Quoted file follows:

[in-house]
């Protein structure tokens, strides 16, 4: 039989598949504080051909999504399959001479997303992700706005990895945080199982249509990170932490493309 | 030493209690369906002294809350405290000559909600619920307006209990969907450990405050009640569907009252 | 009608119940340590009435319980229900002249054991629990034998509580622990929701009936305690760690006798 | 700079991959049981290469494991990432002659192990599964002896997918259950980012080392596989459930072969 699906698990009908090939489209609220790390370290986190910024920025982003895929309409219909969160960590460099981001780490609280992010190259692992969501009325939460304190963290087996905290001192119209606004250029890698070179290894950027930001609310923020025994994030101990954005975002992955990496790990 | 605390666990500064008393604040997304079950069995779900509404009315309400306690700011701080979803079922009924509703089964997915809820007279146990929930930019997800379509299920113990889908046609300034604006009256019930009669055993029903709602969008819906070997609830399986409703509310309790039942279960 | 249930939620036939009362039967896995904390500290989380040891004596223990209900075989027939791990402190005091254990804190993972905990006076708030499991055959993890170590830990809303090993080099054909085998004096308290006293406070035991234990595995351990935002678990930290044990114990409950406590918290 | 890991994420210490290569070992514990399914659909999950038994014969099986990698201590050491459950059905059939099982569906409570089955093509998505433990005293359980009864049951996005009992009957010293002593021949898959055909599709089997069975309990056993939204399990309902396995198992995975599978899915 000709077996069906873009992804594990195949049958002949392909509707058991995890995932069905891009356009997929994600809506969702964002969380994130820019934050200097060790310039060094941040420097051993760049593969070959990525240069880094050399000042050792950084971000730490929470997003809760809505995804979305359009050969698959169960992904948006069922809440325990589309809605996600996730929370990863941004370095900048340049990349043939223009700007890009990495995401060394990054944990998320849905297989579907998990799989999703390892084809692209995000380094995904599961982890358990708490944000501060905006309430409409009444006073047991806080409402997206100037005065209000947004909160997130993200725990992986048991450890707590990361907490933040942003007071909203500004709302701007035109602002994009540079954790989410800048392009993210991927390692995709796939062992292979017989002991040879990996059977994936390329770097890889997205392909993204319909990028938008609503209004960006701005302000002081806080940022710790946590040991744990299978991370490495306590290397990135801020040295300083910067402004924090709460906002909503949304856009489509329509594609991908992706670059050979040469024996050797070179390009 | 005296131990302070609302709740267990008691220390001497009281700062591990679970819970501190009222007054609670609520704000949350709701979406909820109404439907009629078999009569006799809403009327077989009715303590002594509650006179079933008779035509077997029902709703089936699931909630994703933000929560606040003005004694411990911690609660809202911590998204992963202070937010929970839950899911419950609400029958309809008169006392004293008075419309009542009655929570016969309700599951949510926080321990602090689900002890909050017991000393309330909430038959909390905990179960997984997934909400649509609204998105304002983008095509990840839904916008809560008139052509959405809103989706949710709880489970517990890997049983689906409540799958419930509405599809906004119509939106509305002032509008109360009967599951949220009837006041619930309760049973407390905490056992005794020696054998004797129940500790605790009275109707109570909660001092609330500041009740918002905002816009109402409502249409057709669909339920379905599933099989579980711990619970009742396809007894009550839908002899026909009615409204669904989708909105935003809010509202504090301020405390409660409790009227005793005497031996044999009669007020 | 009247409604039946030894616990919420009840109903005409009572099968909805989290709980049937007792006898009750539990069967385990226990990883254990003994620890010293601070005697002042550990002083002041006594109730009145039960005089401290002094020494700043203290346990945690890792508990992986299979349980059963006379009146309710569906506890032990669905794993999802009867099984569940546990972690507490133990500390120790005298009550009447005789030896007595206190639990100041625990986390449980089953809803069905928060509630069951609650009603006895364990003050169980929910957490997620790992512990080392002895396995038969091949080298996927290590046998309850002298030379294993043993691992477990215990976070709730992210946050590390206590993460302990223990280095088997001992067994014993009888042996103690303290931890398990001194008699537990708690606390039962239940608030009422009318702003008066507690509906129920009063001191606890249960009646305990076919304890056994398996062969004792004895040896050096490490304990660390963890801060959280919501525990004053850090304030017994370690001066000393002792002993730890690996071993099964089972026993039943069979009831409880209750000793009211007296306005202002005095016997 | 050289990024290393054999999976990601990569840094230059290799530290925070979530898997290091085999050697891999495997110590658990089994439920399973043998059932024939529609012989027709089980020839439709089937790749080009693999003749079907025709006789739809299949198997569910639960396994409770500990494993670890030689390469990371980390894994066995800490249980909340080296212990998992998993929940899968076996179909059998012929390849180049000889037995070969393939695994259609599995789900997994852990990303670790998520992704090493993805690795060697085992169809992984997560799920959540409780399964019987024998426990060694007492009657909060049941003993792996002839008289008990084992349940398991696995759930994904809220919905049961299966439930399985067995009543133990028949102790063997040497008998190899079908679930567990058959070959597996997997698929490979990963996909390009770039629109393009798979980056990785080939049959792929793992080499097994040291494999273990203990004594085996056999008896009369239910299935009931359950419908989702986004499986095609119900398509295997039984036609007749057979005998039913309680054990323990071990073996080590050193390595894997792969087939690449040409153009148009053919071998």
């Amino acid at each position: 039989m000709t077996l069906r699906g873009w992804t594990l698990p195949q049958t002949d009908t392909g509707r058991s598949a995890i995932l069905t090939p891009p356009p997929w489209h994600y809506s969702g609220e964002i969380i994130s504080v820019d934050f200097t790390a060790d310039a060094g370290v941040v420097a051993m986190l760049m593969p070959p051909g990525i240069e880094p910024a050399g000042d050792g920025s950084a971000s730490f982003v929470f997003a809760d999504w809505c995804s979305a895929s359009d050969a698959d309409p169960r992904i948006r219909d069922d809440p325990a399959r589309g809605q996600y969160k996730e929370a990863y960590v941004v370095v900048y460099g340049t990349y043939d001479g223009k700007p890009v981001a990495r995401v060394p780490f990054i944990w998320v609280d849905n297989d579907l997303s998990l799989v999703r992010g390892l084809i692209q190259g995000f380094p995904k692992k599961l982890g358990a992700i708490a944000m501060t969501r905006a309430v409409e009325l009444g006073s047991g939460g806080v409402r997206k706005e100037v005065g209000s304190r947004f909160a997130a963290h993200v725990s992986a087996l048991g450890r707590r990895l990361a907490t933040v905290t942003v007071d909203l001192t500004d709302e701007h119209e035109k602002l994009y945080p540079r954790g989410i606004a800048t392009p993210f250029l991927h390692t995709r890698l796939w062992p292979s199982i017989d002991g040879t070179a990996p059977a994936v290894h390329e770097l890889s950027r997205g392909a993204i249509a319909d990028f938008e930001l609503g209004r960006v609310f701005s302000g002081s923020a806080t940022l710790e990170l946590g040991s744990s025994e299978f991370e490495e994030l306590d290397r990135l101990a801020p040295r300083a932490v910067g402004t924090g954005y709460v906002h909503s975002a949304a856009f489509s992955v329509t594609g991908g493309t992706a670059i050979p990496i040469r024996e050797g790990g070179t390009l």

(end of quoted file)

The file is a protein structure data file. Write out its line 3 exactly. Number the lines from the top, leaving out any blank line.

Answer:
């Amino acid at each position: 039989m000709t077996l069906r699906g873009w992804t594990l698990p195949q049958t002949d009908t392909g509707r058991s598949a995890i995932l069905t090939p891009p356009p997929w489209h994600y809506s969702g609220e964002i969380i994130s504080v820019d934050f200097t790390a060790d310039a060094g370290v941040v420097a051993m986190l760049m593969p070959p051909g990525i240069e880094p910024a050399g000042d050792g920025s950084a971000s730490f982003v929470f997003a809760d999504w809505c995804s979305a895929s359009d050969a698959d309409p169960r992904i948006r219909d069922d809440p325990a399959r589309g809605q996600y969160k996730e929370a990863y960590v941004v370095v900048y460099g340049t990349y043939d001479g223009k700007p890009v981001a990495r995401v060394p780490f990054i944990w998320v609280d849905n297989d579907l997303s998990l799989v999703r992010g390892l084809i692209q190259g995000f380094p995904k692992k599961l982890g358990a992700i708490a944000m501060t969501r905006a309430v409409e009325l009444g006073s047991g939460g806080v409402r997206k706005e100037v005065g209000s304190r947004f909160a997130a963290h993200v725990s992986a087996l048991g450890r707590r990895l990361a907490t933040v905290t942003v007071d909203l001192t500004d709302e701007h119209e035109k602002l994009y945080p540079r954790g989410i606004a800048t392009p993210f250029l991927h390692t995709r890698l796939w062992p292979s199982i017989d002991g040879t070179a990996p059977a994936v290894h390329e770097l890889s950027r997205g392909a993204i249509a319909d990028f938008e930001l609503g209004r960006v609310f701005s302000g002081s923020a806080t940022l710790e990170l946590g040991s744990s025994e299978f991370e490495e994030l306590d290397r990135l101990a801020p040295r300083a932490v910067g402004t924090g954005y709460v906002h909503s975002a949304a856009f489509s992955v329509t594609g991908g493309t992706a670059i050979p990496i040469r024996e050797g790990g070179t390009l």